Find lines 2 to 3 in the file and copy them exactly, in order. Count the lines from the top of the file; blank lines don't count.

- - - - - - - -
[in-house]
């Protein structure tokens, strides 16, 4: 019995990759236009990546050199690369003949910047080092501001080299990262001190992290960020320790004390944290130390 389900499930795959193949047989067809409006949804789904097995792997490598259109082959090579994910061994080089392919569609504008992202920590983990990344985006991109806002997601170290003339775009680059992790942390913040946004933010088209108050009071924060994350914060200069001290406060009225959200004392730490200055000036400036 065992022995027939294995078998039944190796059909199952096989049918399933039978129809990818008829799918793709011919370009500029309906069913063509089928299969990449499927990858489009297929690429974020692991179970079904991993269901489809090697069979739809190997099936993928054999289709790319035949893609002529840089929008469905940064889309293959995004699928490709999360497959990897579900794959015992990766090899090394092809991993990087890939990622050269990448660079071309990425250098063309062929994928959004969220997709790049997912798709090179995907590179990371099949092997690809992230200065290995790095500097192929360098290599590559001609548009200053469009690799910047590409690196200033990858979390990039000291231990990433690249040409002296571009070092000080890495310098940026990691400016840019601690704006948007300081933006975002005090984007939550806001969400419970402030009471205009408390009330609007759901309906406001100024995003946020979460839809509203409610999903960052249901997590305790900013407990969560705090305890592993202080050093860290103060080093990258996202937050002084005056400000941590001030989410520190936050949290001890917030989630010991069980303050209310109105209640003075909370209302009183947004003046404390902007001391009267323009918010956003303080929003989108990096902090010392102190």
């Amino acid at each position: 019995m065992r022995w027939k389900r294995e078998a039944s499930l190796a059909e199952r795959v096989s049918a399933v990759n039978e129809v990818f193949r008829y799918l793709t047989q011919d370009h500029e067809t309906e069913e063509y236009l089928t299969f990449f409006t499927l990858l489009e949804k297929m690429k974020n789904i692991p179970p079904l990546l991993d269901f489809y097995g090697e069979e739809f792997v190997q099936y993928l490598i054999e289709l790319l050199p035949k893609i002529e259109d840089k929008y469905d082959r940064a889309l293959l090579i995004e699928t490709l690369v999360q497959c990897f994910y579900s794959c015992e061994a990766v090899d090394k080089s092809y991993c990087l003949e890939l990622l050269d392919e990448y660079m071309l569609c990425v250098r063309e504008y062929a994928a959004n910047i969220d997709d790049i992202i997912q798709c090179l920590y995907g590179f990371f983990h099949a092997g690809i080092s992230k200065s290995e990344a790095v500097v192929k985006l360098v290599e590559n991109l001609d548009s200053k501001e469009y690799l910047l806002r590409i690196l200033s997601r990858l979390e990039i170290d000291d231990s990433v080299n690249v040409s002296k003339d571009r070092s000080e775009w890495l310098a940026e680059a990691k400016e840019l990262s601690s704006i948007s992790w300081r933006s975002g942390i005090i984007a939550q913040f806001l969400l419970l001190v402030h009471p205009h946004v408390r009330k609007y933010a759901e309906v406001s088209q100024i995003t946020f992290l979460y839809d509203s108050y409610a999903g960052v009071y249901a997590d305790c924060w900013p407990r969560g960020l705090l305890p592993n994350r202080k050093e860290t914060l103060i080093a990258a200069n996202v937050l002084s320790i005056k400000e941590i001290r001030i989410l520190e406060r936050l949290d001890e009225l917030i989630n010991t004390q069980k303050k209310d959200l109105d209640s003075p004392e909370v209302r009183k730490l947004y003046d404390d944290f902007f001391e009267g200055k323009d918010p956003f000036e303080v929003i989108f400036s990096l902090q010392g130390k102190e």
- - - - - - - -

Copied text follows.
């Protein structure tokens, strides 16, 4: 019995990759236009990546050199690369003949910047080092501001080299990262001190992290960020320790004390944290130390 389900499930795959193949047989067809409006949804789904097995792997490598259109082959090579994910061994080089392919569609504008992202920590983990990344985006991109806002997601170290003339775009680059992790942390913040946004933010088209108050009071924060994350914060200069001290406060009225959200004392730490200055000036400036 065992022995027939294995078998039944190796059909199952096989049918399933039978129809990818008829799918793709011919370009500029309906069913063509089928299969990449499927990858489009297929690429974020692991179970079904991993269901489809090697069979739809190997099936993928054999289709790319035949893609002529840089929008469905940064889309293959995004699928490709999360497959990897579900794959015992990766090899090394092809991993990087890939990622050269990448660079071309990425250098063309062929994928959004969220997709790049997912798709090179995907590179990371099949092997690809992230200065290995790095500097192929360098290599590559001609548009200053469009690799910047590409690196200033990858979390990039000291231990990433690249040409002296571009070092000080890495310098940026990691400016840019601690704006948007300081933006975002005090984007939550806001969400419970402030009471205009408390009330609007759901309906406001100024995003946020979460839809509203409610999903960052249901997590305790900013407990969560705090305890592993202080050093860290103060080093990258996202937050002084005056400000941590001030989410520190936050949290001890917030989630010991069980303050209310109105209640003075909370209302009183947004003046404390902007001391009267323009918010956003303080929003989108990096902090010392102190």
């Amino acid at each position: 019995m065992r022995w027939k389900r294995e078998a039944s499930l190796a059909e199952r795959v096989s049918a399933v990759n039978e129809v990818f193949r008829y799918l793709t047989q011919d370009h500029e067809t309906e069913e063509y236009l089928t299969f990449f409006t499927l990858l489009e949804k297929m690429k974020n789904i692991p179970p079904l990546l991993d269901f489809y097995g090697e069979e739809f792997v190997q099936y993928l490598i054999e289709l790319l050199p035949k893609i002529e259109d840089k929008y469905d082959r940064a889309l293959l090579i995004e699928t490709l690369v999360q497959c990897f994910y579900s794959c015992e061994a990766v090899d090394k080089s092809y991993c990087l003949e890939l990622l050269d392919e990448y660079m071309l569609c990425v250098r063309e504008y062929a994928a959004n910047i969220d997709d790049i992202i997912q798709c090179l920590y995907g590179f990371f983990h099949a092997g690809i080092s992230k200065s290995e990344a790095v500097v192929k985006l360098v290599e590559n991109l001609d548009s200053k501001e469009y690799l910047l806002r590409i690196l200033s997601r990858l979390e990039i170290d000291d231990s990433v080299n690249v040409s002296k003339d571009r070092s000080e775009w890495l310098a940026e680059a990691k400016e840019l990262s601690s704006i948007s992790w300081r933006s975002g942390i005090i984007a939550q913040f806001l969400l419970l001190v402030h009471p205009h946004v408390r009330k609007y933010a759901e309906v406001s088209q100024i995003t946020f992290l979460y839809d509203s108050y409610a999903g960052v009071y249901a997590d305790c924060w900013p407990r969560g960020l705090l305890p592993n994350r202080k050093e860290t914060l103060i080093a990258a200069n996202v937050l002084s320790i005056k400000e941590i001290r001030i989410l520190e406060r936050l949290d001890e009225l917030i989630n010991t004390q069980k303050k209310d959200l109105d209640s003075p004392e909370v209302r009183k730490l947004y003046d404390d944290f902007f001391e009267g200055k323009d918010p956003f000036e303080v929003i989108f400036s990096l902090q010392g130390k102190e």